The Adding Machine, by Elmer Rice, is regarded by many as the first play to bring German style expressionism to theAmerican theater. The story follows the emotional struggle of the characters rather than the major events of the plot (in fact most of the turning point events of the play occur between the scenes) Until he wrote The Adding Machine Rice was a master of the melodrama, but The Adding Machine’s distinctively modern feel and disturbing message set it apart from his other plays.

The play is composed of “scenes in progress.” They do not resolve, but, continue to spin after they’ve ended. The play is like opening a series of doors to discover some event, as you watch the event it gains momentum but then before any major change occurs (or completes occurring) the door closes again and you move on. The play has a typical dramatic structure that is modified so that many of the major plot points occur between the acts.

The major dramatic question is “Will Zero escape his wife, his job, and the miserable world he lives in or will he continue to live in some kind of hell?” The answer is “He will continue to live in some kind of hell.”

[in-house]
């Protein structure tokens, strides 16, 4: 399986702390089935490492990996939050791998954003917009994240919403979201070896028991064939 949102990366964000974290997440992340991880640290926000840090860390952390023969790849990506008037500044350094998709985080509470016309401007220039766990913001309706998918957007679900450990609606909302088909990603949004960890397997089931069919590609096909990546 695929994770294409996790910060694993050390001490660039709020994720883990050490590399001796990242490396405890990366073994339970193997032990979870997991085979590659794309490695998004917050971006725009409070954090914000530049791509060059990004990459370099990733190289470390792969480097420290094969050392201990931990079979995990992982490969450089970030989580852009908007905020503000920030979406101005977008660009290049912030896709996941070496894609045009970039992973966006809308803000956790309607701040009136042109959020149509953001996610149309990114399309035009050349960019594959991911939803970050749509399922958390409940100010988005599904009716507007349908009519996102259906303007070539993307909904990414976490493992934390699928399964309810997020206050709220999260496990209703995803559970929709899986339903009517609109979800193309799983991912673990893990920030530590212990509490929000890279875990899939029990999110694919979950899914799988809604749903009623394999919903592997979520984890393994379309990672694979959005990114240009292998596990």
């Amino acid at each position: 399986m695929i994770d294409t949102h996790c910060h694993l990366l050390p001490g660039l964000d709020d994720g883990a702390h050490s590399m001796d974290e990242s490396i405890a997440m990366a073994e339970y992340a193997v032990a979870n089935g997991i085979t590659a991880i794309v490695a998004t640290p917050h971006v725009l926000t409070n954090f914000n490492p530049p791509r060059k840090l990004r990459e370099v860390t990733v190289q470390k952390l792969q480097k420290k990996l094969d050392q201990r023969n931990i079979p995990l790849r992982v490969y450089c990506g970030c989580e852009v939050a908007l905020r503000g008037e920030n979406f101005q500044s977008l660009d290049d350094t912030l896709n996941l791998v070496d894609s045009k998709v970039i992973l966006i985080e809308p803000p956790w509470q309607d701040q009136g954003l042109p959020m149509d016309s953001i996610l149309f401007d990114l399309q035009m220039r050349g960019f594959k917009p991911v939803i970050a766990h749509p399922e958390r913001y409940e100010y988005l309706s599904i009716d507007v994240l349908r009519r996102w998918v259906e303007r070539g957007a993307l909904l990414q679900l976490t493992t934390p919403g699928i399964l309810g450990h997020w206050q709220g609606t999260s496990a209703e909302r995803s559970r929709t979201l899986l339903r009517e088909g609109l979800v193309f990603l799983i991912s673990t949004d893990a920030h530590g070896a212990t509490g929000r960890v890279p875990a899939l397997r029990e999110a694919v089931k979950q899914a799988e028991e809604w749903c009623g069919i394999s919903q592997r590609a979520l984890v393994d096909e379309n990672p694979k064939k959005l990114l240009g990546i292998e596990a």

The play is a tragedy which allows the scenes that occur between the “real” action to remain riveting in fact more interesting than the events they surround. In the court scene where Zero speaks at length to a silent unresponsive jury we enjoy a kind of suspense (perhaps a remnant of Rice’s old melodramatic style) “At any moment they might say something they might understand him!” we hope. But, next thing we know he’s in hell. Rice seemed to have no interest in showing any other witness or cross examinations or even the point where they decided his sentence. We here the verdict “Guilty” but Zero goes on with his defense as if he still might have a chance. This piece of action is left unresolved until the next scene.

The Adding machine is clearly character driven. It is told with a a strong point of view allowing us to see events through the eyes of Zero.

The language of the play sounds highly naturalistic while still conveying the story in an expressionistic way. Two of the seven scene consists of single monologues that run at the pace of the stream of consciousness of the characters. In the second scene Daisy and Zero speak their thoughts aloud between the lines in the normal conversation. Rice has turned subtext into text making palpable what is normally only implied.

Other plays by Elmer Rice:

1923 The Adding Machine, 1923 Street scene an opera with lyrics by Langston Hughes, 1929 Cock Robin, with Philip Barry, 1929 The subway, 1931 The left bank, 1931 Counsellor-at-law, 1933 We, the people, 1934 ...]Judgment day] , 1939 American landscape, 1940 Two on an island, 1941 ... Flight to the west, 1944 ... A new life, 1946 Dream girl, 1952 The grand tour

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